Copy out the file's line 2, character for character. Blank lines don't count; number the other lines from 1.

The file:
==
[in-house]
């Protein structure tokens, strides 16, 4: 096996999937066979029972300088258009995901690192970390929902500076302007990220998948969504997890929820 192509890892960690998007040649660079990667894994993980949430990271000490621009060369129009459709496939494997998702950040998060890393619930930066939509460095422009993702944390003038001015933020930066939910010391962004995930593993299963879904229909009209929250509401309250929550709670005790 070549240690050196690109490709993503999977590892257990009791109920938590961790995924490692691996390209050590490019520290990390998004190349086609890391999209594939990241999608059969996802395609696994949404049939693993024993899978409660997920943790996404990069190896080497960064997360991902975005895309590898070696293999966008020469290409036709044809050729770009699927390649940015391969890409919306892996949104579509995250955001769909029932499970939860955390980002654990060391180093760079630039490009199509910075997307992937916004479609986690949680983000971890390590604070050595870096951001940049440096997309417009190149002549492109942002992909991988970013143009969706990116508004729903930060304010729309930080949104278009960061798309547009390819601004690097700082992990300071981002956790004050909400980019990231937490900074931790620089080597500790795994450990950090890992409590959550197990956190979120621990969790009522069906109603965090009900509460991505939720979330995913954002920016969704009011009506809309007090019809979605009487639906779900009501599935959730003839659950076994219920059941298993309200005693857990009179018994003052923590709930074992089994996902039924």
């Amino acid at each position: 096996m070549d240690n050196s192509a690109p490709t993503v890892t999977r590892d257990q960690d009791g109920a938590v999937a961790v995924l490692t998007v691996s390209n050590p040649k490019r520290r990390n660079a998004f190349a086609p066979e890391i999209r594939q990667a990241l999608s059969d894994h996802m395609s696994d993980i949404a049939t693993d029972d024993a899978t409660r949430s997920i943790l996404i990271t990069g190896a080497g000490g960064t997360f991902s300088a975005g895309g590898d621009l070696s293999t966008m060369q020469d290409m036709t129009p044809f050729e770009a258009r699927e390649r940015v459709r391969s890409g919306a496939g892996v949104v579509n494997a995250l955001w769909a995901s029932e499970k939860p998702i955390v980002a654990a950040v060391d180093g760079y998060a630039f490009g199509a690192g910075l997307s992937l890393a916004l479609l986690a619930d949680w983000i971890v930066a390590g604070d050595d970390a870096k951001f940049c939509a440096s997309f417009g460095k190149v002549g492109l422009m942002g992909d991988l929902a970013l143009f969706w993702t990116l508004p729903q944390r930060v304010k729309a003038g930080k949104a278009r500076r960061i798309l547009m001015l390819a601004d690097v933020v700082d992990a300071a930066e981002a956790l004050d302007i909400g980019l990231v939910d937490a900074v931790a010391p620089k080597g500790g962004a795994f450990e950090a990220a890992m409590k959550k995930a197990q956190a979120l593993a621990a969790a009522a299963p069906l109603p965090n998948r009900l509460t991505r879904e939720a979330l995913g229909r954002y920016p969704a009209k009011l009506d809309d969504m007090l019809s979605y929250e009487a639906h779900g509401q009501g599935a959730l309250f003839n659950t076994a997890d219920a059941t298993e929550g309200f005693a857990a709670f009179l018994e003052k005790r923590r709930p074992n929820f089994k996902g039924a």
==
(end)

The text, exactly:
């Protein structure tokens, strides 16, 4: 096996999937066979029972300088258009995901690192970390929902500076302007990220998948969504997890929820 192509890892960690998007040649660079990667894994993980949430990271000490621009060369129009459709496939494997998702950040998060890393619930930066939509460095422009993702944390003038001015933020930066939910010391962004995930593993299963879904229909009209929250509401309250929550709670005790 070549240690050196690109490709993503999977590892257990009791109920938590961790995924490692691996390209050590490019520290990390998004190349086609890391999209594939990241999608059969996802395609696994949404049939693993024993899978409660997920943790996404990069190896080497960064997360991902975005895309590898070696293999966008020469290409036709044809050729770009699927390649940015391969890409919306892996949104579509995250955001769909029932499970939860955390980002654990060391180093760079630039490009199509910075997307992937916004479609986690949680983000971890390590604070050595870096951001940049440096997309417009190149002549492109942002992909991988970013143009969706990116508004729903930060304010729309930080949104278009960061798309547009390819601004690097700082992990300071981002956790004050909400980019990231937490900074931790620089080597500790795994450990950090890992409590959550197990956190979120621990969790009522069906109603965090009900509460991505939720979330995913954002920016969704009011009506809309007090019809979605009487639906779900009501599935959730003839659950076994219920059941298993309200005693857990009179018994003052923590709930074992089994996902039924």